Monday, April 25, 2011
I am nearing the end of finishing all of the exercises. As you can see on my my map, I am orange for some review.
I am down to 11 unsolved exercises. For the 4 sets of word problems, Functions 3, and Equations of a Line I just need to buckle down and do the work. For some of the exercises, like Functions 3, this will take a while, as there are many steps to many of the problems.
On the right side of the map, the Trig section, I am going to have to either look at many hints or watch some videos. I just don't remember the trig identities or the inverse trig functions. I was never good at finding the range of a function, and I think Inverses of Functions involves some simple trick I am forgetting.
So, with 6 grinders and 4 reviews, I am left with Solving For a variable, which I will admit I haven't looked at yet.
This won't complete my journey though. I want an entirely blue map, every thing complete and up to date. This means after I finish the gauntlet at the end here, the most challenging exercies for me, I will have to refresh myself on most of the exercises and do a few long review sessions. I decided to save it all for the end because when I begin a session at Khan I tend to lose some steam after doing too much review, especially if I mess up a review exercise and have to plug away through another full set of problems.
Completing the final exercises and the review will leave me one final goal on the road towards completeness: the challenges. I knocked off the Arithmetic Challenge and the Pre-Algebra Challenge. The Algebra Challenge was lengthy, and considering the difficulty and the increased number of problems in the next two challegnes, Algebra and Trig are going to be a feat. That said, I have some vacation days coming up, so I am hoping to make a big push and be finished before I'm knee deep in May.
I should add that by completing all of these exercises I will only have primed myself for greater things. This adventure will have polished my skills, but in now way will I suddenly be some sort of mathematician. My college Shakespeare professor used to insist that studying Shakespeare was akin to doing push ups in the gym. There is not often a direct goal in mind, other than your overall health. Well, I am viewing KA as a similar self-improvement tool, and after I finish I will be out looking for more exercises. I aslo intend to poke around Khan a bit more, maybe seek some of the medals and become more than proficient in some of my troublesome exercises. Maybe I can write a book on the medatitive qualities of solving derriviatives (easy ones) for fun, and spawn a new shelf at B&N in the self-help section. "The sine and cosine of happiness."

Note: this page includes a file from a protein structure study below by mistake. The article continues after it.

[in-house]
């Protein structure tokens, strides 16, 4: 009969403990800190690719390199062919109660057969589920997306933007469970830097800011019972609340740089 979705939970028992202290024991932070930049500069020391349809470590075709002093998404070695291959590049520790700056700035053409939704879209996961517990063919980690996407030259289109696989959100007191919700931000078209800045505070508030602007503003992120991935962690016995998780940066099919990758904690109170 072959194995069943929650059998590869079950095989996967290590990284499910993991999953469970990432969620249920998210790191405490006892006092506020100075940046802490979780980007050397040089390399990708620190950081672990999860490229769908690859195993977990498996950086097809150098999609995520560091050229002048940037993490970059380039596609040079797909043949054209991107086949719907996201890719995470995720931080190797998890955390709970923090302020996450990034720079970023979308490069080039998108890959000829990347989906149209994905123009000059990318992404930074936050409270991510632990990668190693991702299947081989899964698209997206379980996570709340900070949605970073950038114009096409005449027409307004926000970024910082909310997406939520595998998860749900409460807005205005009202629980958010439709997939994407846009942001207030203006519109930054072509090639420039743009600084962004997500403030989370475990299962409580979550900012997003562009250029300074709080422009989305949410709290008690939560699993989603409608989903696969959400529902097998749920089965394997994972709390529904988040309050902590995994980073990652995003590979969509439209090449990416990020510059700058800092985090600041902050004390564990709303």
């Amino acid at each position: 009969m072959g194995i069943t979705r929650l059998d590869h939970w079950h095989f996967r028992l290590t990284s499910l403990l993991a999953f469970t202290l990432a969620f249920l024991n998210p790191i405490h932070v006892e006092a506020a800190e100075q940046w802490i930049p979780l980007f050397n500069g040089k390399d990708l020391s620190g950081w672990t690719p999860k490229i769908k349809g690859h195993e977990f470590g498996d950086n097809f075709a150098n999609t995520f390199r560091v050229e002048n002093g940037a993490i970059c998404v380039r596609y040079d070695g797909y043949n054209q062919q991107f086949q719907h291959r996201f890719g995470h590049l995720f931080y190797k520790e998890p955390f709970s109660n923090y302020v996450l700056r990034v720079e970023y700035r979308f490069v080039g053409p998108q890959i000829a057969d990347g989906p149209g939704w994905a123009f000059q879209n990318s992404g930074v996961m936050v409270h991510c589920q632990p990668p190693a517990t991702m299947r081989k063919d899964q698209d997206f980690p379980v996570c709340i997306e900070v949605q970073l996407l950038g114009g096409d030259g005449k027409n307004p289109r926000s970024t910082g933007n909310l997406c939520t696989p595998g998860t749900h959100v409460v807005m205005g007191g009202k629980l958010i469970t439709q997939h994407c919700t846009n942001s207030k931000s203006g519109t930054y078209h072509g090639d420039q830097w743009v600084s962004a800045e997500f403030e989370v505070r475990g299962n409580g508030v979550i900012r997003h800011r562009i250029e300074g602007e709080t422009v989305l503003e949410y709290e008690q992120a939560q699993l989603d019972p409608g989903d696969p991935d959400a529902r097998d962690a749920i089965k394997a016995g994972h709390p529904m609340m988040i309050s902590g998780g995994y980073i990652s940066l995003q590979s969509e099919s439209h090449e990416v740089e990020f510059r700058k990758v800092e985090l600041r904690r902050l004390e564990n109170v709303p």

I took some time off from Khan over the past few days. I was investigating the hullabaloo around the internet about Khan. I was excited to find some other people talking about Khan, but their reviews seemed mostly critical and agenda serving. They had much to say about other learning methods, and many incursive thoughts about Khan and the KA team's bloated chest. I find this confusing at best. Khan is new and untested, and these naysayers seem to be responding to the high-sounding language surrounding Khan and especially its introduction to a public school in Los Altos. I asked a few of them if they had used the Khan Academy, but, being new to the blog world, I am still on my way to retracing my steps to where I placed these comments to see if anyone responded back.
In my mind Khan won't replace the classroom, but it is definintely pointing in the next direction, so we need to embrace it now and march towards the future , critiquing it soundly and improviong on its draughtly areas.
One particular blogger I feel I need to mention is Mr. Frank Noschese's blog here: http://fnoschese.wordpress.com/
Mr. Noschese has a very nice blog and I encourage everyone to check it out. From the looks of it, you may have heard of him before because I see some awards on the site. Mr. Nochese's name seemed to pop up on many of the blogs that were talking about KA. He continually derided KA, and then followed up with some information about the Modeling Instruction Paradigm. I need to be clear here. Mr. Noschese writes very well, but his structure of argument is scattered at best. I think Modeling Instruction looks great, and a new and powerful way to teach physics and other subjects. But in no way does KA take away from or prevent a school from embracing modeling. Modeling could be used in some classes, and students could use KA during other periods to refine their skills. If anything, I think that KA complements a great program like modeling and the two should be used together. But from the tone of many of Mr. Noschese's comments it seems like he is against KA as if it is leading students down a path of skill learning abscent of any vaulable problem solving skills. Well, I might say that airtight skills will free up a young mind to develop excellent problem solving skills. When addition is a snap, imagine the other fun conundrums you could take on, not having to sweat the small stuff because you mastered it already.
Anyways, as I dig deeper I am finding I have much to investigate, and I want to save a lot of that until I have completed my goals. So, I will try to back away from the larger KA discussion for now, and focus instead on completing the exercises and challenges I have left.